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The FBI arrested rancher Cliven Bundy as the Oregon militants agreed to surrender

Cliven Bundy in 2014.
Cliven Bundy in 2014.
David Becker/Getty Images
Libby Nelson is Vox's policy editor, leading coverage of how government action and inaction shape American life. Libby has more than a decade of policy journalism experience, including at Inside Higher Ed and Politico. She joined Vox in 2014.

Armed militants' 40-day occupation of a federal building on the Malheur National Wildlife Refuge in Burns, Oregon, is likely to end today as the last four holdouts surrender to the FBI.

The FBI arrested Cliven Bundy, the 74-year-old Nevada rancher whose 2014 standoff with the Bureau of Land Management inspired the Oregon takeover. Bundy, whose sons led the Oregon takeover before their arrest January 28, was taken into custody at the Portland airport on his way to Burns.

Bundy faces a charge of conspiracy to interfere with a federal officer and weapons charges, according to the Oregonian, which reported that the charges are related not to the Oregon standoff but to Bundy's clash with the federal government in 2014.

If that's true, the FBI's move is symbolic — Bundy's standoff with the federal government, which was viewed as a victory for the militants, emboldened the movement that led to the Oregon takeover.

The Malheur National Wildlife Refuge standoff is almost over

Anti-Government Protesters Continue To Occupy National Wildlife Refuge After Leaders Arrested, And One Dead
The building occupied by militants for 40 days on the Malheur National Wildlife Refuge.
Matt Mills McKnight/Getty Images

The FBI surrounded the four remaining militants Wednesday afternoon, after one tried to drive an ATV through the FBI barricade around the site, the FBI said in a statement.

The ensuing standoff streamed live on YouTube: The occupiers were on the phone with Gavin Seim, a supporter of the militants, who broadcasted the audio.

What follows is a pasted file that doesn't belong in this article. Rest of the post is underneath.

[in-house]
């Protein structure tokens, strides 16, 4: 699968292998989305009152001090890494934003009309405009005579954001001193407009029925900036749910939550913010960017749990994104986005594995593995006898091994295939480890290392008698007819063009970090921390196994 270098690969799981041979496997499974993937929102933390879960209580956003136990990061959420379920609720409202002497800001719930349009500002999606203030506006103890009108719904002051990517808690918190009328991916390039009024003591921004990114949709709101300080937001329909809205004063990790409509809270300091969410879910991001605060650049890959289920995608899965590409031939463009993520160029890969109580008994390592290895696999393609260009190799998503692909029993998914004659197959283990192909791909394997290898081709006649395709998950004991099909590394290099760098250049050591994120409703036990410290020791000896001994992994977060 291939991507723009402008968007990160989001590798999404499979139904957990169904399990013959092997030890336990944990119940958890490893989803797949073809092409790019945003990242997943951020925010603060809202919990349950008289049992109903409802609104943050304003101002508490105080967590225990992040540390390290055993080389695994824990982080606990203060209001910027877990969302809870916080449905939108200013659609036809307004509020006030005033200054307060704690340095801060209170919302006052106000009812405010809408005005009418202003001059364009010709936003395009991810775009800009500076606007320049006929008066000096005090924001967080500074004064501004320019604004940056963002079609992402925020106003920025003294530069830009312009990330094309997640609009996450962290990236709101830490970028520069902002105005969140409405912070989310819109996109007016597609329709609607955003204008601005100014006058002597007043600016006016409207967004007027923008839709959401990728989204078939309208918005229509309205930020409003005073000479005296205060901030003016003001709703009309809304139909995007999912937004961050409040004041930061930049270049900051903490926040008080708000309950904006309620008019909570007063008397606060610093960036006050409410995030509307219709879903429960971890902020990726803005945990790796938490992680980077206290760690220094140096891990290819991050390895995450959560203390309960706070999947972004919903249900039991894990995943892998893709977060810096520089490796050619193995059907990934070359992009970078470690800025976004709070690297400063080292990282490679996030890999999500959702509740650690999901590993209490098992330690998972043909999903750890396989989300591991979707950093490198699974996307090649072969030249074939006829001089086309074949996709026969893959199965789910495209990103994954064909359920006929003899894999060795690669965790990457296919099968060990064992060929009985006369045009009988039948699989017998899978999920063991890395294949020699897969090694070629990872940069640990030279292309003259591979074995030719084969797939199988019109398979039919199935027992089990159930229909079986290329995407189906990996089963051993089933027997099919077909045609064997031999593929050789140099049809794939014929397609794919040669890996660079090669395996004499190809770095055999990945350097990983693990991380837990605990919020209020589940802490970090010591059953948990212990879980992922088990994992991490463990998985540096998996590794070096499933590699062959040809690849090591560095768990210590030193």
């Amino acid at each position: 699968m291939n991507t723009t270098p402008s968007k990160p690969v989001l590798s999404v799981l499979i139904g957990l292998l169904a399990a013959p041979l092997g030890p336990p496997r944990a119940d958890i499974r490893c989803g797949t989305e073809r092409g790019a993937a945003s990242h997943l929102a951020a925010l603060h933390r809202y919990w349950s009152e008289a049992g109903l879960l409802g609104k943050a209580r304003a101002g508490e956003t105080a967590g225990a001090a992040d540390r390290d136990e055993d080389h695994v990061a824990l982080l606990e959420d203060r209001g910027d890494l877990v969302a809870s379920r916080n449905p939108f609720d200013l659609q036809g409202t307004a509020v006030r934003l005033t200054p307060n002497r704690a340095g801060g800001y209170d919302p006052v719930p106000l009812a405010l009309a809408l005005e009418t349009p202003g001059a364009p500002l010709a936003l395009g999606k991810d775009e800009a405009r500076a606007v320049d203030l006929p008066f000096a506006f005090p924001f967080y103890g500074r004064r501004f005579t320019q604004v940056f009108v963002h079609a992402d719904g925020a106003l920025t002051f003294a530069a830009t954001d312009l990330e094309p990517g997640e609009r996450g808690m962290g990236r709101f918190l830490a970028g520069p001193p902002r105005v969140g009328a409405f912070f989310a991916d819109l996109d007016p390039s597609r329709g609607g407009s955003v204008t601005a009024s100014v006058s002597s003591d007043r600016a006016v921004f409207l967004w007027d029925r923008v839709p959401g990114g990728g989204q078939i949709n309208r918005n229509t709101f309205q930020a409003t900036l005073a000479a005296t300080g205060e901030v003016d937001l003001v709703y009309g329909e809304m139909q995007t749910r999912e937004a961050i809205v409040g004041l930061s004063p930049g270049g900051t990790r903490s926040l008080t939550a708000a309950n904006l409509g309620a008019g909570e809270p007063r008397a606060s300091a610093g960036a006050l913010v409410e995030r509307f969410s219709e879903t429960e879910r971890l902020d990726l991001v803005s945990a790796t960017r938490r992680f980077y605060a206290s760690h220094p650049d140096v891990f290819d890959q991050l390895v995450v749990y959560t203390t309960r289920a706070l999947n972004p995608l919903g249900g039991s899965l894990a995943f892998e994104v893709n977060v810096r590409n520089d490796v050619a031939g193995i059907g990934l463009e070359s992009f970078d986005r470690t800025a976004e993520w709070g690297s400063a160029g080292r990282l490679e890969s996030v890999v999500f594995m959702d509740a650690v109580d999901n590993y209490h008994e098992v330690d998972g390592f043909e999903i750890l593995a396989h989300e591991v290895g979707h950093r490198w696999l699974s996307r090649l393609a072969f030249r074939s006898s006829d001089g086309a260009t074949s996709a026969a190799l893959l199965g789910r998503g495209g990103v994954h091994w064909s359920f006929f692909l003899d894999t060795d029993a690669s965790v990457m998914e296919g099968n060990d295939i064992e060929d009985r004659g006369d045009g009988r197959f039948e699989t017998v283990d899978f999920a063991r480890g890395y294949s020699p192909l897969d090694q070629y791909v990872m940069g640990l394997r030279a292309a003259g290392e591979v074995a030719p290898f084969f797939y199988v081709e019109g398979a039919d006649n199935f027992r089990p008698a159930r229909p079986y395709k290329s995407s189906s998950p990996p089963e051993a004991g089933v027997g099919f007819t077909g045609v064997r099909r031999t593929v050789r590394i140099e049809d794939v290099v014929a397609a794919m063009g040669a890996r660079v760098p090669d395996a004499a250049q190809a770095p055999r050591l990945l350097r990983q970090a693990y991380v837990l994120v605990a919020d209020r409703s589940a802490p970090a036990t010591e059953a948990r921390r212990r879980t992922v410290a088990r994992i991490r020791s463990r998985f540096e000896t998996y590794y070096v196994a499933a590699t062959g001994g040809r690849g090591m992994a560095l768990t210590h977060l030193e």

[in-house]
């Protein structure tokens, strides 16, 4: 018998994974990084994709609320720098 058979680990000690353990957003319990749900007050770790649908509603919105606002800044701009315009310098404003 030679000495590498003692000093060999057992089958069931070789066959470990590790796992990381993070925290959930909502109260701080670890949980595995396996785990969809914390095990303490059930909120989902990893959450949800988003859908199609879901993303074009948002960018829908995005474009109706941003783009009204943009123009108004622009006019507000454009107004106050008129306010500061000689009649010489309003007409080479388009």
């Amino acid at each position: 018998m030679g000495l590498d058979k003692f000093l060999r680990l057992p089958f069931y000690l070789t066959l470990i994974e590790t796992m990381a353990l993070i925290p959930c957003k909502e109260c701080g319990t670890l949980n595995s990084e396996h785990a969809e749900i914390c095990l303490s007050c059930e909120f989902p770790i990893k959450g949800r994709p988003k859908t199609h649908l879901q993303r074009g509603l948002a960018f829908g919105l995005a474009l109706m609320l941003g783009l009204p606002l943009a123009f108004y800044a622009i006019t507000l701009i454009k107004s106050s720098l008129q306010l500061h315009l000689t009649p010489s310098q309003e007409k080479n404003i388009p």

Michele Fiore, a Nevada Assembly member who supported Cliven Bundy in 2014, began serving as a sympathetic go-between, reassuring the occupiers that they had sent a message while encouraging them to stay calm. Franklin Graham, the Christian evangelist and son of Billy Graham, is also on his way to Oregon for the end of the standoff.

By the end of the five-hour broadcast, Fiore and one of the occupiers were joking about wanting to avoid taxpayer-funded overtime for the FBI, and the four occupiers had tentatively agreed to leave at 8 the next morning.

"They have given us their word that they are going to stand down tonight," Fiore said, "and in the morning when you guys are going to come out, me and Graham will meet you at that point, and they have promised us that. They've promised us. … I expect them to honor their promise."

But the live stream shut down a few minutes before 10 pm Pacific time — about 15 minutes before Bundy was arrested at the Portland airport. It's not yet clear if his arrest will make the remaining militants change their minds about cooperation.

The Oregon takeover's leaders were arrested January 26 in a confrontation with the FBI. The FBI also shot and killed LaVoy Finicum, a northern Arizona rancher who was the takeover's unofficial spokesperson.

Cliven Bundy might finally face charges for his actions in 2014

Controversial Nevada Rancher Sparks Backlash From Previous Supporters After Racist Comments
Cliven Bundy speaks during a press conference in 2014, after his comments about "the Negro" drew nationwide attention.
David Becker/Getty Images

The end of the Bundy Ranch standoff in 2014 was widely perceived as a victory for the militants and a loss for the federal government. For 20 years, Bundy had refused to pay grazing fees he owed to the Bureau of Land Management, and by 2014 he owed more than $1 million.

When the BLM began confiscating Bundy's cattle and arrested his son Dave, the situation turned into a tense, armed standoff between the BLM and Bundy, backed by more than 1,000 supporters — many of them members of militias.

Eventually, the BLM withdrew due to "serious concern about the safety of employees and members of the public."

Experts on the militia movements argue that the federal government's decision to withdraw emboldened Bundy's supporters, sending a message that they could get away with breaking the law.

"I don’t think we can undercut the importance of that event for emboldening an already sizable militia force in this country, and also leading to what’s happening in Oregon today," Ryan Lenz, a senior writer for the Southern Poverty Law Center's Intelligence Project who tracks the militia movement and other right-wing groups, told Vox in January.

The Bundys escalated the situation this time, using rancher Dwight Hammond's arson charge as an excuse to take over a federal building, Daryl Johnson, a former Department of Homeland Security analyst, said in an interview at the time.

"I think there’s a perception within these extremist movements that the government is kind of turning a blind eye and letting them get away with things," Johnson told me. "It emboldens them and feeds into getting more recruits and radicalizing people. They think they can escalate the tactics "

By arresting Bundy — however belatedly — the FBI is now sending a different message about how much it will tolerate from the militia, perhaps hoping that history doesn't repeat itself yet again.

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